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The Door of HopeRepublican Presidents and the First Southern Strategy, 1877–1933$
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Edward O. Frantz

Print publication date: 2011

Print ISBN-13: 9780813036533

Published to Florida Scholarship Online: September 2011

DOI: 10.5744/florida/9780813036533.001.0001

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PRINTED FROM FLORIDA SCHOLARSHIP ONLINE (www.florida.universitypressscholarship.com). (c) Copyright University Press of Florida, 2021. All Rights Reserved. An individual user may print out a PDF of a single chapter of a monograph in FLASO for personal use.date: 30 July 2021

Roosevelt Rides Roughshod

Roosevelt Rides Roughshod

TR's Southern Tour, 1905

(p.154) 5 Roosevelt Rides Roughshod
The Door of Hope

Edward O. Frantz

University Press of Florida

The Springfield Republican piece, which was reprinted in T. Thomas Fortune's New York Age, resonated with many. Although the editorial had Theodore Roosevelt in mind, the piece could just as well have been written about any of the tours of the South made by Republican Party presidents since 1877. By 1905, however, the United States was keenly aware of the tours, which had become institutions in public life. When the increased public consciousness combined with the charm and engaging personality of the young New Yorker, the result was a closely watched tour that set the political and racial priorities for Roosevelt's remaining years as president. To be sure, just as the Springfield Republican and the New York Age had observed, there was an organic relationship between Roosevelt's southern tour and the forthcoming course of events. The tour was the critical turning point that signaled Roosevelt's courting of whites while giving less attention to African Americans.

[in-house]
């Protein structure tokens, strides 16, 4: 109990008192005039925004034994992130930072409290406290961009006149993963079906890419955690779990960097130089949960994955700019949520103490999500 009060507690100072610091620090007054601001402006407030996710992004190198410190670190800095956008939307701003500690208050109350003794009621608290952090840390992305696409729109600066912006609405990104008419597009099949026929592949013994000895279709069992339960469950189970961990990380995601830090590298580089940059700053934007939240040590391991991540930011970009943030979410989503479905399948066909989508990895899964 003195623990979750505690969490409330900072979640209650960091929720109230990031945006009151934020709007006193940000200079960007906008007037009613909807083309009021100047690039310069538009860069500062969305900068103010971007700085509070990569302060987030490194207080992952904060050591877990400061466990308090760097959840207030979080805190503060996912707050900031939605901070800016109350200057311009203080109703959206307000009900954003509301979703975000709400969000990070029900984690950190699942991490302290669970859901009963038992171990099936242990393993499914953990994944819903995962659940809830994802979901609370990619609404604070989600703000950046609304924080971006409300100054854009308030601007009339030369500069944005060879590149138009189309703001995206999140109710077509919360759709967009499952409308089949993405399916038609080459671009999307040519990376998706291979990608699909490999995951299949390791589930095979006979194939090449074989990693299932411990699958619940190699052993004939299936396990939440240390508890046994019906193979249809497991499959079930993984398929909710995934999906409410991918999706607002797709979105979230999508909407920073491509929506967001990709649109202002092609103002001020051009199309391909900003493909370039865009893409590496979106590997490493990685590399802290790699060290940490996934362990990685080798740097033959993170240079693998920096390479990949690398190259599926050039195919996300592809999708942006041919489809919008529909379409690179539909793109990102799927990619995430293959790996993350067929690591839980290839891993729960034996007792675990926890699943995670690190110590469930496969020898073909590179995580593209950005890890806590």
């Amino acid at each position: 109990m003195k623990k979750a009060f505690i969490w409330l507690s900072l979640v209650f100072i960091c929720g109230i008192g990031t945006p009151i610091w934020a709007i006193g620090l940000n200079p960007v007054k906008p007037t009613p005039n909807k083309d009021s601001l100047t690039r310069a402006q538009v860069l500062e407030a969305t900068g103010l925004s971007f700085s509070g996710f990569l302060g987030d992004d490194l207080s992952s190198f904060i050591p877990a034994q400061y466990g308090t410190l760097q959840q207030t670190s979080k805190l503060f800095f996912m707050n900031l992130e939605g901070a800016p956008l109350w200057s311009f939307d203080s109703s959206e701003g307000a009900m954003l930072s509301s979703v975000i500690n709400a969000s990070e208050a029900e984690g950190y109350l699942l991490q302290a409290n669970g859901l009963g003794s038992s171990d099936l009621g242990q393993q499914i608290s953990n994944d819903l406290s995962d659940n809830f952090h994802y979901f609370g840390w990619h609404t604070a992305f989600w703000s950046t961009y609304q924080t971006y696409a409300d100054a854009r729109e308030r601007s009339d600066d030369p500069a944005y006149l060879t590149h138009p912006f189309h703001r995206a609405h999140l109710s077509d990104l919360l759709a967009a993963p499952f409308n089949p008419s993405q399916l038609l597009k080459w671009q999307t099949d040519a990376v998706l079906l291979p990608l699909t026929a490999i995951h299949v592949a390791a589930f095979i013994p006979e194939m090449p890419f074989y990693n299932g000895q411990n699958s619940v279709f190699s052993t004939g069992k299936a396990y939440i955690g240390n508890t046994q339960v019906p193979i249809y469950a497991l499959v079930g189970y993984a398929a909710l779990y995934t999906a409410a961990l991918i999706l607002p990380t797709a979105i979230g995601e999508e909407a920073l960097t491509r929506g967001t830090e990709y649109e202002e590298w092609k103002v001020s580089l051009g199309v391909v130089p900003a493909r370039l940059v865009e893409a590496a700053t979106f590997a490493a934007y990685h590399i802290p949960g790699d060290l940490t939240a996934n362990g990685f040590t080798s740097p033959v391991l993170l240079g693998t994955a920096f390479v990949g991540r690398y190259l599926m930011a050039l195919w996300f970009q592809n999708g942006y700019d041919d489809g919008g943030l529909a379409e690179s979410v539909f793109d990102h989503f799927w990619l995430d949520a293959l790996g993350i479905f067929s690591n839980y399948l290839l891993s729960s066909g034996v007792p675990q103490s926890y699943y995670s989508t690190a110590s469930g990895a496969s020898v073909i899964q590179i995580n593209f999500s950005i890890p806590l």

Keywords:   Springfield Republican, T. Thomas Fortune, New York Age, Theodore Roosevelt, tours, South, Republican Party, presidents, whites, African Americans

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